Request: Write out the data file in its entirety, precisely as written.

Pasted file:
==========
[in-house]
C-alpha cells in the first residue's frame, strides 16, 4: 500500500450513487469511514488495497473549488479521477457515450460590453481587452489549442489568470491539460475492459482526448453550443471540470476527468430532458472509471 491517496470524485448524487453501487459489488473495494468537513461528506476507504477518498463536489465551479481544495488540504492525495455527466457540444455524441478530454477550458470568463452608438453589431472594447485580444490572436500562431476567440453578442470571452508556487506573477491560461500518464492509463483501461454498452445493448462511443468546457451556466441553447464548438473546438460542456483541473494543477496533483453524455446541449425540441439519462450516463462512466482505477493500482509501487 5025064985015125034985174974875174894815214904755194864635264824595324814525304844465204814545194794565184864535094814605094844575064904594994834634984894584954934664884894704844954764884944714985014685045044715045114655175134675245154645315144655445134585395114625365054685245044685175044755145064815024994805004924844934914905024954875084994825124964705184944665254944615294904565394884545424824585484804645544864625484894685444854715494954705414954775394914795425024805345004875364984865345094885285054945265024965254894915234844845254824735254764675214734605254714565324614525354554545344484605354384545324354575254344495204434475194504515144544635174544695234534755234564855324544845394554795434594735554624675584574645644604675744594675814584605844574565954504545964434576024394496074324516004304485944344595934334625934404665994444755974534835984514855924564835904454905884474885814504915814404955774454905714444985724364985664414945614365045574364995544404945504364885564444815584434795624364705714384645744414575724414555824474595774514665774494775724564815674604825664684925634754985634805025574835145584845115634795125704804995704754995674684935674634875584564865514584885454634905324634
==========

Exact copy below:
[in-house]
C-alpha cells in the first residue's frame, strides 16, 4: 500500500450513487469511514488495497473549488479521477457515450460590453481587452489549442489568470491539460475492459482526448453550443471540470476527468430532458472509471 491517496470524485448524487453501487459489488473495494468537513461528506476507504477518498463536489465551479481544495488540504492525495455527466457540444455524441478530454477550458470568463452608438453589431472594447485580444490572436500562431476567440453578442470571452508556487506573477491560461500518464492509463483501461454498452445493448462511443468546457451556466441553447464548438473546438460542456483541473494543477496533483453524455446541449425540441439519462450516463462512466482505477493500482509501487 5025064985015125034985174974875174894815214904755194864635264824595324814525304844465204814545194794565184864535094814605094844575064904594994834634984894584954934664884894704844954764884944714985014685045044715045114655175134675245154645315144655445134585395114625365054685245044685175044755145064815024994805004924844934914905024954875084994825124964705184944665254944615294904565394884545424824585484804645544864625484894685444854715494954705414954775394914795425024805345004875364984865345094885285054945265024965254894915234844845254824735254764675214734605254714565324614525354554545344484605354384545324354575254344495204434475194504515144544635174544695234534755234564855324544845394554795434594735554624675584574645644604675744594675814584605844574565954504545964434576024394496074324516004304485944344595934334625934404665994444755974534835984514855924564835904454905884474885814504915814404955774454905714444985724364985664414945614365045574364995544404945504364885564444815584434795624364705714384645744414575724414555824474595774514665774494775724564815674604825664684925634754985634805025574835145584845115634795125704804995704754995674684935674634875584564865514584885454634905324634